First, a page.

Enormous Settlement Failures In The ETF Market

Below is a comment submitted to the SEC in May 2008, which suggests addressing the enormous settlement failures in the ETF Market.

(emphasis mine) [my comment]

James J. Angel, Ph.D., CFA
Associate Professor of Finance
Georgetown University
Room G4 Old North
Washington DC 20057

1 (202) 687-3765

May 16, 2008

Ms. Nancy M. Morris, Secretary
Securities and Exchange Commission
100 F St. NW Washington, DC 20549-9303


Release Nos. 33-8901; IC-28193; File No. S7-07-08

Dear Ms. Morris:

Here are my comments on the proposed rule to reduce regulatory burdens on the issuance of ETFs. In general, the proposal to simplify the process for issuing ETFs is a great step forward and such reform is long overdue. However, there is a serious problem in the ETF market that the Commission should address as it standardizes procedures for creating new ETFs. The large and protracted settlement failures in the trading of ETFs indicate that there is something wrong, either in the design of the ETF product or in the structure of secondary market trading.

The Commission should address the enormous settlement failures in the ETF Market.

When a seller fails to deliver a security on the normal settlement date, an owner of the security is effectively forced into making an involuntary stock loan to the seller [Nice way of explaining it]. This violates one of the basic property rights of an owner, the ability to exclude others from the use of the property. In addition, it may deprive the buyer of the ability to earn stock lending revenue, as well as voting rights. The buyer may even have to pay higher tax rates on substitute dividend payments, which are taxed differently than normal dividends.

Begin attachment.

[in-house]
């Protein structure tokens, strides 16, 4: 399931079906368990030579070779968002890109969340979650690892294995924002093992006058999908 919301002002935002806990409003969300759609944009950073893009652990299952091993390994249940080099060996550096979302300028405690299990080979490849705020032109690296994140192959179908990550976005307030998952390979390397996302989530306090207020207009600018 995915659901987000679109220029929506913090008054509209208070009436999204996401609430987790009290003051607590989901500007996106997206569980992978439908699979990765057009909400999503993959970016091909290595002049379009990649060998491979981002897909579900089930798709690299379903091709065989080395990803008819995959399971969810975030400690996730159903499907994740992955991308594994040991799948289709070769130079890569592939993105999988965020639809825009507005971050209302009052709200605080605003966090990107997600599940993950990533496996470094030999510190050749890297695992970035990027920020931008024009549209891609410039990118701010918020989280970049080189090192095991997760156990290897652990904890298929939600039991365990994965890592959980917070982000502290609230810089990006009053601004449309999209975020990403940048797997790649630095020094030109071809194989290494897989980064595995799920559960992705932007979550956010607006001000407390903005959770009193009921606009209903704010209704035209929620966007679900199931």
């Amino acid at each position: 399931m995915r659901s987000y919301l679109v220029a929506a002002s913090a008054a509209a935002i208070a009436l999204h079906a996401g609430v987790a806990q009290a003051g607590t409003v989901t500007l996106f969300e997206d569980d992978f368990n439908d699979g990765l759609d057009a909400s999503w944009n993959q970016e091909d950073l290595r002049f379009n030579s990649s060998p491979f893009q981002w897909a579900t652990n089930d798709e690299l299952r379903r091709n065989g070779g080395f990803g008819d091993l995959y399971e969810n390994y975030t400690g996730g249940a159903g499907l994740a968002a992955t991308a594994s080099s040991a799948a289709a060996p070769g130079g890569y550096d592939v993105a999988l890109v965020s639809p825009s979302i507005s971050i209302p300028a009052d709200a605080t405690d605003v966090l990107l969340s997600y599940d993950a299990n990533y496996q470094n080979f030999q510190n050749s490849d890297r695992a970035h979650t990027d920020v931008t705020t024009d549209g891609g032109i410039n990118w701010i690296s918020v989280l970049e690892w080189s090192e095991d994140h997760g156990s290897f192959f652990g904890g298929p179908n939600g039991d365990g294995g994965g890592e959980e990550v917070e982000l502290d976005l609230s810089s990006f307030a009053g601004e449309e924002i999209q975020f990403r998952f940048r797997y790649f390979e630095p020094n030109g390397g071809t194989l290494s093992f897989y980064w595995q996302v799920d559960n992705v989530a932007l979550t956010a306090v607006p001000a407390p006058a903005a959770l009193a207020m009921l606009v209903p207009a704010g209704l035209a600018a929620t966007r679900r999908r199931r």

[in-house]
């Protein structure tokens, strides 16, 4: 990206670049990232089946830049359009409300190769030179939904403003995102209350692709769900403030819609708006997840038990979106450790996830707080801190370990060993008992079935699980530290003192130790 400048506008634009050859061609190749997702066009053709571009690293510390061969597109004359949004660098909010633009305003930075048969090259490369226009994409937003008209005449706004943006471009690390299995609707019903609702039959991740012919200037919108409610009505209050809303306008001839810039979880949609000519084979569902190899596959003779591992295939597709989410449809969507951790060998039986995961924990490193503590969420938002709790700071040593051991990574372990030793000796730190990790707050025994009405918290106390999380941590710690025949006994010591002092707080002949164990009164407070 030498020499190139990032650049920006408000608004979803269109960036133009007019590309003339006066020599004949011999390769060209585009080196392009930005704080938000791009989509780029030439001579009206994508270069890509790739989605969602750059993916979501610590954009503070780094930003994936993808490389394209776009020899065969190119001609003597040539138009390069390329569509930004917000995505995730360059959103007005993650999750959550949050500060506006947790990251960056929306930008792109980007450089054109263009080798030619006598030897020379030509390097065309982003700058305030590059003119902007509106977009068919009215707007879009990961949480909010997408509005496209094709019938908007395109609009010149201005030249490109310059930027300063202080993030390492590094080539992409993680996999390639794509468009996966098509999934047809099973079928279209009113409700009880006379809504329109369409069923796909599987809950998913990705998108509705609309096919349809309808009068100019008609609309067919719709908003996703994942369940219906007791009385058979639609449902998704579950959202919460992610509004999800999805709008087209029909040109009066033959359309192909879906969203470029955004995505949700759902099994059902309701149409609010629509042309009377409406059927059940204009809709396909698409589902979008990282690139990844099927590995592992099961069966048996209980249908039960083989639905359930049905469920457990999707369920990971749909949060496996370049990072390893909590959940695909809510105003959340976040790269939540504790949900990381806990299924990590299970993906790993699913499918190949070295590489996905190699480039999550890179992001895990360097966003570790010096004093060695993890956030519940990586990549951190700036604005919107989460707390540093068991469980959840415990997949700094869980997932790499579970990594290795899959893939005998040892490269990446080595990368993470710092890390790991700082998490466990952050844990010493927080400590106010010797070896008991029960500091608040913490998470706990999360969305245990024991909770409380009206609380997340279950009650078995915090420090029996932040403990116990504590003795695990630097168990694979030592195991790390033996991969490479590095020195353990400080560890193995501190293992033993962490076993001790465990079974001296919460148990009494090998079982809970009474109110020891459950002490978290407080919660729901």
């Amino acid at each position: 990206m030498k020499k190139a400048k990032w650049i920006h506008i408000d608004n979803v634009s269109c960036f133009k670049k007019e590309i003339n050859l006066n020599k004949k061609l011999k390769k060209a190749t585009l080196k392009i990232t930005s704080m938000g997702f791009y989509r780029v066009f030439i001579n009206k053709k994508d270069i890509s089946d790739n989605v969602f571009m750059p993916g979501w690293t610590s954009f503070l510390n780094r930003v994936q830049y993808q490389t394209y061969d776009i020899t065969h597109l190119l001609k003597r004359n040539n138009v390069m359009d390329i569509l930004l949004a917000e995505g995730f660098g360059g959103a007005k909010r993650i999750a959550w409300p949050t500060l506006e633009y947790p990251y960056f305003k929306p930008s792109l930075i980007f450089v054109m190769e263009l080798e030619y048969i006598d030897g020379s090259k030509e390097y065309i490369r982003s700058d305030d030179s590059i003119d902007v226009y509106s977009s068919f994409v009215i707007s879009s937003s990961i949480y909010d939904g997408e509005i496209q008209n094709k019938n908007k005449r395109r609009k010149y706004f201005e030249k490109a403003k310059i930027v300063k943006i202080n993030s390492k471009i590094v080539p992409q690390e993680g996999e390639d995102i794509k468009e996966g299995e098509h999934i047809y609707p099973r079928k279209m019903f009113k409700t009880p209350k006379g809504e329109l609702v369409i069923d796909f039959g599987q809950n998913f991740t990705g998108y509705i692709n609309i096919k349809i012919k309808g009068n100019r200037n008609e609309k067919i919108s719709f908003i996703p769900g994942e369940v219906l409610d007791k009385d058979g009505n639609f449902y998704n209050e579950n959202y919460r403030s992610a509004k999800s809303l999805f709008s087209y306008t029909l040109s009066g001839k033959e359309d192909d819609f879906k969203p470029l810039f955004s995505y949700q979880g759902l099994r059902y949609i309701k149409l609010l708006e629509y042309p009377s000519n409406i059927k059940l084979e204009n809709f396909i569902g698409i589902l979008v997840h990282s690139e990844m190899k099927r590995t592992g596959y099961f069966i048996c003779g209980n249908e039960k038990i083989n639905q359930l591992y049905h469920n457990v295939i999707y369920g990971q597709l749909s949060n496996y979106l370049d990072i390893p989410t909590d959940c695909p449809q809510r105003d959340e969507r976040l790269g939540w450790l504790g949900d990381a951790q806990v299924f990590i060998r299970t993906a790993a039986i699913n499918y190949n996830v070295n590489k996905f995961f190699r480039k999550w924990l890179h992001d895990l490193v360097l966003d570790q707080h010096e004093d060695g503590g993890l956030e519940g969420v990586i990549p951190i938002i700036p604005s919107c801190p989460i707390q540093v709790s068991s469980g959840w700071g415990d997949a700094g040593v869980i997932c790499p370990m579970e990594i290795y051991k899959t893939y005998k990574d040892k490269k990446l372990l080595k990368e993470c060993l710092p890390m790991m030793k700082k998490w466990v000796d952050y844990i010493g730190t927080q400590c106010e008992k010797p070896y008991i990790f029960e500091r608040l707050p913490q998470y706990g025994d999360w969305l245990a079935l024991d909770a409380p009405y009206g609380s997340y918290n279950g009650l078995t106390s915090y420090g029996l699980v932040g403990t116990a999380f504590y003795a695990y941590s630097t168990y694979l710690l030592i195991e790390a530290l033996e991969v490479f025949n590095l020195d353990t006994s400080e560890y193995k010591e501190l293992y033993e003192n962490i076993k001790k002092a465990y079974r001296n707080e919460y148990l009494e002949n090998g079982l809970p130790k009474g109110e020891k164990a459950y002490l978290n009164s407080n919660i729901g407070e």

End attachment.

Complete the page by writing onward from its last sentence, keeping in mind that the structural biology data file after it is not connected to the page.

In response to numerous complaints, the Commission adopted Regulation SHO to reduce settlement failures. Under Regulation SHO, the Commission mandates special rules for securities in which failures to deliver exceed a certain "threshold" of size and length of failure.

As of this writing, over 100 ETFs and ETNs are on the Regulation SHO Threshold List.1 These settlement failures affect some of the largest ETFs as well as the smallest. For example, the iShares Russell 2000 Index (IWM) experienced over 30 trading days in the year 2007 in which over 10 million shares failed. These failures were for over $1 billion worth of shares each day. Similarly, the original SPDR Trust (SPY) experienced at least 10 trading days in 2007 with settlement failures of over a billion dollars per day.

Inclusion on the Regulation SHO Threshold List often makes it hard for investors, particularly retail investors, to engage in short sales. Many brokers will not take the effort to locate shares in order to execute short transactions in Threshold stocks. I have been personally told by my broker that shares were unavailable for shorting some ETFs on the Threshold List. Ease of short selling is one of the attractive features of ETFs, and thus the large settlement failures diminish one of the important features of this important product class.

Settlement failures may affect the market quality for ETFs.

Barriers to short selling may impact the pricing quality of the ETF, leading to more pricing errors relative to the underlying Net Asset Value (NAV) and wider bid-ask spreads. As the Commission itself notes on page 36 of the proposing release, "Impeding the ability of arbitrageurs to purchase and redeem ETF shares could disrupt the arbitrage pricing discipline, which could lead to more frequent occurrences of pricing premiums or discounts." For this reason, the Commission should work towards efficient methods for reducing settlement failures in ETFs.